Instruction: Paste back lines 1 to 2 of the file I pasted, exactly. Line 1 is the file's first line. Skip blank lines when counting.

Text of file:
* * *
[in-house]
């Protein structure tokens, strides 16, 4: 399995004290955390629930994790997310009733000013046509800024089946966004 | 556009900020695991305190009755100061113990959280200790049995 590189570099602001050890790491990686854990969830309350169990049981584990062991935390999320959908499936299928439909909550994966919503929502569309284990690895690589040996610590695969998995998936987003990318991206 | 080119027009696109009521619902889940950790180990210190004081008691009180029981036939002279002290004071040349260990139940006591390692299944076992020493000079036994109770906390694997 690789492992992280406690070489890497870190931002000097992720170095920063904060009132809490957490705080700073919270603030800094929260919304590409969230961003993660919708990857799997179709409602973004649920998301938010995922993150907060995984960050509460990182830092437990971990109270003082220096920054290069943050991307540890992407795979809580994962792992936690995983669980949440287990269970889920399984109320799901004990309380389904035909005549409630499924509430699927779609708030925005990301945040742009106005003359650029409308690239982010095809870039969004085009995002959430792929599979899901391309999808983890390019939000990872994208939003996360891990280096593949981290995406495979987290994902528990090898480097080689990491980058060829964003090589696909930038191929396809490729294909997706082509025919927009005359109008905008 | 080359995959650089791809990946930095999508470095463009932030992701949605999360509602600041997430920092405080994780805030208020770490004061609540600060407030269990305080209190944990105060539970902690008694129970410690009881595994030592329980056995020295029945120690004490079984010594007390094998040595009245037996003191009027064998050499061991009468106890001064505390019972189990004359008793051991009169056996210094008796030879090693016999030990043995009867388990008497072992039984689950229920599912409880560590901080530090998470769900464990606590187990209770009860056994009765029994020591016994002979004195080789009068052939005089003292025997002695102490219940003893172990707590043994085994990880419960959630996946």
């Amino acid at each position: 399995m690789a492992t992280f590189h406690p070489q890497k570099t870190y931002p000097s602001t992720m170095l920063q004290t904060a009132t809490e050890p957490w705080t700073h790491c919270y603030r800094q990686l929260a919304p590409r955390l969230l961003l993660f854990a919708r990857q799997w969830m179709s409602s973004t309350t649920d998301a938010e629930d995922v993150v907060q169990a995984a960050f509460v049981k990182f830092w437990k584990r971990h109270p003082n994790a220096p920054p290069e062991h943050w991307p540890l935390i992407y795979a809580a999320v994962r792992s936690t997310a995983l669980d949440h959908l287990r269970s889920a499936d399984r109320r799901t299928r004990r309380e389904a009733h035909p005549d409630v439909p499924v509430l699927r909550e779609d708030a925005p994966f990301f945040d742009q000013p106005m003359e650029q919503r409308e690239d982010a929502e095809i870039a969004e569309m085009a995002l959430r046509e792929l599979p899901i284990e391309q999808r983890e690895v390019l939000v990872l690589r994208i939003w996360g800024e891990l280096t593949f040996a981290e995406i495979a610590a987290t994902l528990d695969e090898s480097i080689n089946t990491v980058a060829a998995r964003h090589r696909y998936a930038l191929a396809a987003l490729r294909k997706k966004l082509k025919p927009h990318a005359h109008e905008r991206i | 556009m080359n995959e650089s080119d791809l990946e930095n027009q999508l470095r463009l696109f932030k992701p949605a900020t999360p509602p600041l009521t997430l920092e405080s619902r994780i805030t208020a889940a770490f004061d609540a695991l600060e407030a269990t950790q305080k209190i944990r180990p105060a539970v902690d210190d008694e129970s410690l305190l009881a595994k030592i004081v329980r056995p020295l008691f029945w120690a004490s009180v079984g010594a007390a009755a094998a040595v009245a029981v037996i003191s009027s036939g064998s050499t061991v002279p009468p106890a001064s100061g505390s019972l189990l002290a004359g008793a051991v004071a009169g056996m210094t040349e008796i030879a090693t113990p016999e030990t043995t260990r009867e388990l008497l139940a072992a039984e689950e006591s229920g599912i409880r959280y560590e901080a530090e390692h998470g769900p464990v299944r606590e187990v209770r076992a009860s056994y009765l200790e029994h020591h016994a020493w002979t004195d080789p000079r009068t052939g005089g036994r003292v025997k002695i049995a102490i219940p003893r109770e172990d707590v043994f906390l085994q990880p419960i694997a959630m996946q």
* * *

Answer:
[in-house]
């Protein structure tokens, strides 16, 4: 399995004290955390629930994790997310009733000013046509800024089946966004 | 556009900020695991305190009755100061113990959280200790049995 590189570099602001050890790491990686854990969830309350169990049981584990062991935390999320959908499936299928439909909550994966919503929502569309284990690895690589040996610590695969998995998936987003990318991206 | 080119027009696109009521619902889940950790180990210190004081008691009180029981036939002279002290004071040349260990139940006591390692299944076992020493000079036994109770906390694997 690789492992992280406690070489890497870190931002000097992720170095920063904060009132809490957490705080700073919270603030800094929260919304590409969230961003993660919708990857799997179709409602973004649920998301938010995922993150907060995984960050509460990182830092437990971990109270003082220096920054290069943050991307540890992407795979809580994962792992936690995983669980949440287990269970889920399984109320799901004990309380389904035909005549409630499924509430699927779609708030925005990301945040742009106005003359650029409308690239982010095809870039969004085009995002959430792929599979899901391309999808983890390019939000990872994208939003996360891990280096593949981290995406495979987290994902528990090898480097080689990491980058060829964003090589696909930038191929396809490729294909997706082509025919927009005359109008905008 | 080359995959650089791809990946930095999508470095463009932030992701949605999360509602600041997430920092405080994780805030208020770490004061609540600060407030269990305080209190944990105060539970902690008694129970410690009881595994030592329980056995020295029945120690004490079984010594007390094998040595009245037996003191009027064998050499061991009468106890001064505390019972189990004359008793051991009169056996210094008796030879090693016999030990043995009867388990008497072992039984689950229920599912409880560590901080530090998470769900464990606590187990209770009860056994009765029994020591016994002979004195080789009068052939005089003292025997002695102490219940003893172990707590043994085994990880419960959630996946």